CDAP Authentication Client for Java

The Authentication Client API can be used for fetching the access token from the CDAP authentication server to interact with a secure CDAP cluster.

Supported Actions

  • Check that authentication is enabled in the CDAP cluster.
  • Fetch an access token from the authentication server with credentials supported by the active authentication mechanism.

The default implementation of the authentication client—BasicAuthenticationClient—supports the default authentication mechanisms supported by CDAP:

  • Basic Authentication
  • LDAP

Custom Authentication Mechanism

If CDAP is configured to use a custom authentication mechanism, a custom authentication client will have to be written to fetch the access token. The custom authentication clients needs to implement the AuthenticationClient interface. The AbstractAuthenticationClient class contains common functionality required by authentication clients, and can be extended by the custom authentication client. The custom authentication client has to be placed into the classpath of the application that needs to use it.


To build the Authentication Client API jar, use:

mvn clean package


To use the Authentication Client API, include this Maven dependency in your project's pom.xml file:



Create an Authentication Client instance

String defaultAuthClientClass =
String authClientClassName =
   properties.getProperty("", defaultAuthClientClass);
AuthenticationClient authenticationClient =
   (AuthenticationClient) Class.forName(authClientClassName).newInstance();

Creating an Authentication Client using a configuration parameter as shown above allows plugging in custom implementations of Authentication Client.

Set the CDAP connection information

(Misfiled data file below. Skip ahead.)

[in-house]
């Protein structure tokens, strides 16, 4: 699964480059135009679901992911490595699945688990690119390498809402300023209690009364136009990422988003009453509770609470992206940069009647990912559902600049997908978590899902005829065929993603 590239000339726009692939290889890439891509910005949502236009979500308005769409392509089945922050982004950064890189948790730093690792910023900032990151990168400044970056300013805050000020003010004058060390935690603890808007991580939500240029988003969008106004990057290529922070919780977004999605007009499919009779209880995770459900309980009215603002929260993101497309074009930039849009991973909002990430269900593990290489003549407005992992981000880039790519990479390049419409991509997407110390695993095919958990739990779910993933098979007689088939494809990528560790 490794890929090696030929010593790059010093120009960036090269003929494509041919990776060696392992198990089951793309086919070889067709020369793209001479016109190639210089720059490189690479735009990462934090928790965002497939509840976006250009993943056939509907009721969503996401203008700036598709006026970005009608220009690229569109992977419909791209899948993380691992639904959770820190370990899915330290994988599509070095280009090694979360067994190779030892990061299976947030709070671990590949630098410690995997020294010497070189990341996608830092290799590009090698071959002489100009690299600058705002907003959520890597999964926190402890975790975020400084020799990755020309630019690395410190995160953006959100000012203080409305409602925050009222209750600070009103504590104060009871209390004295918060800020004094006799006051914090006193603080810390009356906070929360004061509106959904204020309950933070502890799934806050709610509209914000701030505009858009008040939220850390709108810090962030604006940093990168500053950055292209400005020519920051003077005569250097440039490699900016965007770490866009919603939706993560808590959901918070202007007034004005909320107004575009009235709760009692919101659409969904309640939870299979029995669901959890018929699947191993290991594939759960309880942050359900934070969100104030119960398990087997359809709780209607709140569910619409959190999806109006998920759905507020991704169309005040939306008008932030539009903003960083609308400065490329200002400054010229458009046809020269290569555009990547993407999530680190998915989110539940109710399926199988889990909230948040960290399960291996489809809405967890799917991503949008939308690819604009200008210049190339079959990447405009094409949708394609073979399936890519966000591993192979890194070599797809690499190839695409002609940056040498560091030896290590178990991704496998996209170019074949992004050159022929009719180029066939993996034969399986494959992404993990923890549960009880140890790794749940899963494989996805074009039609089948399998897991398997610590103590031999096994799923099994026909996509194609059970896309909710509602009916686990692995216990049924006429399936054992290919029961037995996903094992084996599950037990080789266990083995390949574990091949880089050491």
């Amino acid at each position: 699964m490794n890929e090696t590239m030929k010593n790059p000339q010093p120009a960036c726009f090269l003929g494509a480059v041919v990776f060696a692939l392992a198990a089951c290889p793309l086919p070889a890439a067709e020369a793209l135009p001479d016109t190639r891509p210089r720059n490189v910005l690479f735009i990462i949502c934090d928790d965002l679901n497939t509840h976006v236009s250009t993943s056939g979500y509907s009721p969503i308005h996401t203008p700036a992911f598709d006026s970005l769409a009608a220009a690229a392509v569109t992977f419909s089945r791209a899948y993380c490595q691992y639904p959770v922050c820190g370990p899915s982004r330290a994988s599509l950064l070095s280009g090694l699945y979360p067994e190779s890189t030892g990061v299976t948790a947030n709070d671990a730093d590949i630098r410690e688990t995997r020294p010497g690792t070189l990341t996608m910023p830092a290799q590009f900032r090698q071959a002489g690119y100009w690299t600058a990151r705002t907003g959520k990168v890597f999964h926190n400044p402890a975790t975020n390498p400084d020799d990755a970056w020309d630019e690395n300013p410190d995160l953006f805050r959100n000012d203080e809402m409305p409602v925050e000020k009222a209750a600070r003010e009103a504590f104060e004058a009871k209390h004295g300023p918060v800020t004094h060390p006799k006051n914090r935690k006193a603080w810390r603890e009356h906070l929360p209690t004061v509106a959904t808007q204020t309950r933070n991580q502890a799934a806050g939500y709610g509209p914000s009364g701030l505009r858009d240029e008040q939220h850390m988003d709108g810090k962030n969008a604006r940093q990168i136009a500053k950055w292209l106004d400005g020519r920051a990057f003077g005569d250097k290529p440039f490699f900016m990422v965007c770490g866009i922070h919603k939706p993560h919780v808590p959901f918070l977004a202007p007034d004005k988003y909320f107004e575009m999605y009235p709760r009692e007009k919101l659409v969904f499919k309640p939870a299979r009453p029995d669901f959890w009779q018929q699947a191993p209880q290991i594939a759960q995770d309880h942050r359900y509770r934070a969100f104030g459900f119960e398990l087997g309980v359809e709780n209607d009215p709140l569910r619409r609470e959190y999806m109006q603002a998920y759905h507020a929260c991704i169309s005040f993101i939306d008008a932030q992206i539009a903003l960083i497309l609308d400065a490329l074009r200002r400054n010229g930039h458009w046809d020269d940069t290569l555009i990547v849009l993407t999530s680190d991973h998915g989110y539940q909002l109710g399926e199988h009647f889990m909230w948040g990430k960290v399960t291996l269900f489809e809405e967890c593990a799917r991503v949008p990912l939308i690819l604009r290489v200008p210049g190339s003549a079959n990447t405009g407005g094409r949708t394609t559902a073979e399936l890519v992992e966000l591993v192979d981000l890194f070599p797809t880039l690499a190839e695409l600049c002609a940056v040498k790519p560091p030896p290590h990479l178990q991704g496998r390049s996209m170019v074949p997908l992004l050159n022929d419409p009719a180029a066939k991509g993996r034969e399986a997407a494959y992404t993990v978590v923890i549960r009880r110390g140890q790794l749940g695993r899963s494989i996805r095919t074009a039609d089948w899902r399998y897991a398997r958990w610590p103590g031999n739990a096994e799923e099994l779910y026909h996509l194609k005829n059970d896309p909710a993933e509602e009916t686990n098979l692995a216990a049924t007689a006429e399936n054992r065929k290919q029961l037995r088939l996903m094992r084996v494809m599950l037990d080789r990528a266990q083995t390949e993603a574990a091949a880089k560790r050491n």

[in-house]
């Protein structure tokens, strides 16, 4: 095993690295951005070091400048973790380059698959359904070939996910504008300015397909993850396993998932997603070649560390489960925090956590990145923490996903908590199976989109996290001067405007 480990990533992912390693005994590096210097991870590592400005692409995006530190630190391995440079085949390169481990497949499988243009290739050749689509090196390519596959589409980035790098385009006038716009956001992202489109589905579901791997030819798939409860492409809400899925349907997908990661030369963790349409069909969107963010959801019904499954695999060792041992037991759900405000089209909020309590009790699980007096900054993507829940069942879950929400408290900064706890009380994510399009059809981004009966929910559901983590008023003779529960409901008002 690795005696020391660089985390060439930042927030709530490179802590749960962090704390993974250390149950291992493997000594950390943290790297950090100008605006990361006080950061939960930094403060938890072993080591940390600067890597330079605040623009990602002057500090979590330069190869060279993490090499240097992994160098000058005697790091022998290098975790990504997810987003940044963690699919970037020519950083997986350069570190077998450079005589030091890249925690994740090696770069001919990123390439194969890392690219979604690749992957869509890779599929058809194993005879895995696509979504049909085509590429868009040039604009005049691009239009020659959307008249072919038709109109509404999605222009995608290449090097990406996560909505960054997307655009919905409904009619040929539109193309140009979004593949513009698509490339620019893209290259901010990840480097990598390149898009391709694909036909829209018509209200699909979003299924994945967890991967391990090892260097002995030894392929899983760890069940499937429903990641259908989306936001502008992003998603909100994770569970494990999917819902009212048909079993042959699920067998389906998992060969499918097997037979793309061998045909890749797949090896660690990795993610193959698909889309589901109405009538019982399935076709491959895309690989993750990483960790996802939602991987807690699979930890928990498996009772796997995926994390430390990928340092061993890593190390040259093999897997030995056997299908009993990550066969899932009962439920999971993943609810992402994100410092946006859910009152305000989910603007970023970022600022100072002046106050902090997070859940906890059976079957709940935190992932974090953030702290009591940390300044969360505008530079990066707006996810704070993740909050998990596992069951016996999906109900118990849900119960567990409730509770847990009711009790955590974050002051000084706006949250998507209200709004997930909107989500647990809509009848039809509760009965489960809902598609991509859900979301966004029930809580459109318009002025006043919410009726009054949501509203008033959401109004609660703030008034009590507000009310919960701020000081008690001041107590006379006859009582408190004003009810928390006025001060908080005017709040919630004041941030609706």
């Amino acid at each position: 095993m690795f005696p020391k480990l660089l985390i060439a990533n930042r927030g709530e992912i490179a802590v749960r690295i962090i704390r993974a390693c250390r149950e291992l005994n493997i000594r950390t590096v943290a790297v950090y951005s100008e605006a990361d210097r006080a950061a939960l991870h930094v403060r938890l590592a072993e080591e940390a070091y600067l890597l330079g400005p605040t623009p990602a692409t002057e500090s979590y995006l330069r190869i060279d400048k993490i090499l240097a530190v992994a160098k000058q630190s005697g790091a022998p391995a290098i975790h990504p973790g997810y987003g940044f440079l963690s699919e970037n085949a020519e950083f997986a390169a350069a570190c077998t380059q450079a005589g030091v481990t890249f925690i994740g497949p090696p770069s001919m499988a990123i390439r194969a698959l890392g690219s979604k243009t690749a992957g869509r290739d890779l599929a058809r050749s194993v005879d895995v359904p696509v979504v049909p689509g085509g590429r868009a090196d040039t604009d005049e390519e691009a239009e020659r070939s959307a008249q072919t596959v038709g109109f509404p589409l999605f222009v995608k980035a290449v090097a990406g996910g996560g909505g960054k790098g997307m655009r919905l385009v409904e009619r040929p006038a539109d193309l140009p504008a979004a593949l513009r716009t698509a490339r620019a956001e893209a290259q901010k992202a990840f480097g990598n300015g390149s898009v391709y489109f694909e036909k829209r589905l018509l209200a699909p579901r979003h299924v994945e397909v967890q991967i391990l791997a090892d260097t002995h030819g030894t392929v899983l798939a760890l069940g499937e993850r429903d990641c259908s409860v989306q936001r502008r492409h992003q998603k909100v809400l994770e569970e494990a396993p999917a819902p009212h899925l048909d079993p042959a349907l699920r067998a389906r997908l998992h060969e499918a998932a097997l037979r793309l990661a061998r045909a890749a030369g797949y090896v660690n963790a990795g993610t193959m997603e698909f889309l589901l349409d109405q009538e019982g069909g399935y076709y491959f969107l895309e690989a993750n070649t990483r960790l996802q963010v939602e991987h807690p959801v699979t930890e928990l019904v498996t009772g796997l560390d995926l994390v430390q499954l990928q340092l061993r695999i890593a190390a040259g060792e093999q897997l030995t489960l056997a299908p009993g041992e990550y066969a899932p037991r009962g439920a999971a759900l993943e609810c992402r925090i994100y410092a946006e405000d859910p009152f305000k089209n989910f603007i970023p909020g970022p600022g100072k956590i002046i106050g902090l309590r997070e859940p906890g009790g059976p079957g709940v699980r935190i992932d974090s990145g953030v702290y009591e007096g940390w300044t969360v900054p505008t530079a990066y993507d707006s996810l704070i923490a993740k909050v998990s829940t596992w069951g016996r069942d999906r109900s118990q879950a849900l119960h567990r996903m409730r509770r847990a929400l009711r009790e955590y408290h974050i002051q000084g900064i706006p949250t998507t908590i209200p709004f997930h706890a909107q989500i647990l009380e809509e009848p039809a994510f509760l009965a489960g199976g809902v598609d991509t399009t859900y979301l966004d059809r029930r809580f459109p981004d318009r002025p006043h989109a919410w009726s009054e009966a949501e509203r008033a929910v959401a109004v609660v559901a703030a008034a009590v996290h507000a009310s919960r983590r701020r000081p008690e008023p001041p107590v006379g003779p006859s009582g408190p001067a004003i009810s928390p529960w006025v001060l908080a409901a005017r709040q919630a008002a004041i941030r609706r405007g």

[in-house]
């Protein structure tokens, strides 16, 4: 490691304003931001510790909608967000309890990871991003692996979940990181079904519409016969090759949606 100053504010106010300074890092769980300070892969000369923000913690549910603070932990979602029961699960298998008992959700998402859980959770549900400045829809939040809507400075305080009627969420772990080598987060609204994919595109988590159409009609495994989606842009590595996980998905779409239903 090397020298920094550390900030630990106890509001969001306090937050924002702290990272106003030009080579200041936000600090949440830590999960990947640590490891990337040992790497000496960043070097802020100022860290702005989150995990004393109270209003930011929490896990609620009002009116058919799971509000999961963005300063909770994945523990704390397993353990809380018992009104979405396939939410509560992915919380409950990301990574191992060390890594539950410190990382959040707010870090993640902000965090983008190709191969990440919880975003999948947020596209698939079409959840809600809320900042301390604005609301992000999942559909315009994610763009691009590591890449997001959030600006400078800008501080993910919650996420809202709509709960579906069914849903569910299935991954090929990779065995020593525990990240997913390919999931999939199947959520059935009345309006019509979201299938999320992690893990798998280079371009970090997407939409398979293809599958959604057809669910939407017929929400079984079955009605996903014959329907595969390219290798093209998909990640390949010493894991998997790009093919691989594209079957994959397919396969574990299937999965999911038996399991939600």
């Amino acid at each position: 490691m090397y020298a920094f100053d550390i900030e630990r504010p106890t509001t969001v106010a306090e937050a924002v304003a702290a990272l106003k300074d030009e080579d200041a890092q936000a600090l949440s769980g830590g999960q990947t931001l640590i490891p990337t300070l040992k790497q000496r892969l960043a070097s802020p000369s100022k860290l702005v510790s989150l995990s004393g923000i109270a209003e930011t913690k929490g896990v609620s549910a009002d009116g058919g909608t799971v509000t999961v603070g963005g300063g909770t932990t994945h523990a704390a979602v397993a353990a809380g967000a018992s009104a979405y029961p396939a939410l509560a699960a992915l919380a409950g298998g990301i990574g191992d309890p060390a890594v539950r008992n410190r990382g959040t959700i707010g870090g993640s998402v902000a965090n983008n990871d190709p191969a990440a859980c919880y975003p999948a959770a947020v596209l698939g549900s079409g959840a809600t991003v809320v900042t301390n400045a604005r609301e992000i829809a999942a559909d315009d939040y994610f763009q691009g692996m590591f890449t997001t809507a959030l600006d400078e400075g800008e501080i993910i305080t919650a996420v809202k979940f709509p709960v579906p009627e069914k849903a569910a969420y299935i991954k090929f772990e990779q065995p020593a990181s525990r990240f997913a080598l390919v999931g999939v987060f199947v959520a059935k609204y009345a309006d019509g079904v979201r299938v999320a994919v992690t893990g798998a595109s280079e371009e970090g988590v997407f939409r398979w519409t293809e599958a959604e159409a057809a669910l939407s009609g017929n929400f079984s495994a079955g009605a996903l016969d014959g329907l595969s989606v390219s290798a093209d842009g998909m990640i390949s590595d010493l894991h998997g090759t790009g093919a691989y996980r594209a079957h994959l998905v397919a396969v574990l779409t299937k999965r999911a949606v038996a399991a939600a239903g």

• hostname
  • port
  • boolean flag, true if SSL is enabled


authenticationClient.setConnectionInfo("localhost", 11015, false);

This method should be called only once for every AuthenticationClient object.

Check if authentication is enabled in the CDAP cluster

boolean isEnabled = authenticationClient.isAuthEnabled();

Configure Authentication Client

If authentication is enabled, configure the Authentication Client with user credentials and other properties (this method should be called only once for every AuthenticationClient object):



  • The BasicAuthenticationClient requires these user credentials:
    • security.auth.client.username=username
    • security.auth.client.password=password
  • When SSL is enabled, to suspend certificate checks and allow self-signed certificates, set security.auth.client.verify.ssl.cert=false.
  • For non-interactive applications, user credentials will come from a configuration file.
  • For interactive applications, see the section Interactive Applications below on retrieving and using user credentials.

Retrieve the access token

Retrieve the access token for the user from the authentication server, and use it:

HttpURLConnection conn = (HttpURLConnection) cdapURL.openConnection();
           authenticationClient.getAccessToken().getTokenType() + " " +

If there is an error while fetching the access token, an IOException will be thrown. The Authentication Client caches the access token until the token expires. It automatically re-fetches a new token upon expiry.

Interactive Applications

This example illustrates obtaining user credentials in an interactive application, and then configuring the Authentication Client with the retrieved credentials:

authenticationClient.setConnectionInfo(hostname, port, ssl);
Properties properties = new Properties();

if (authenticationClient.isAuthEnabled()) {
  ConsoleReader reader = new ConsoleReader();
  for (Credential credential : authenticationClient.getRequiredCredentials()) {
    String credentialValue;
    output.printf("Please, specify "  credential.getDescription()  "> ");
    if (credential.isSecret()) {
        credentialValue = reader.readLine(prompt, '*');
    } else {
      credentialValue = reader.readLine(prompt);
    properties.put(credential.getName(), credentialValue);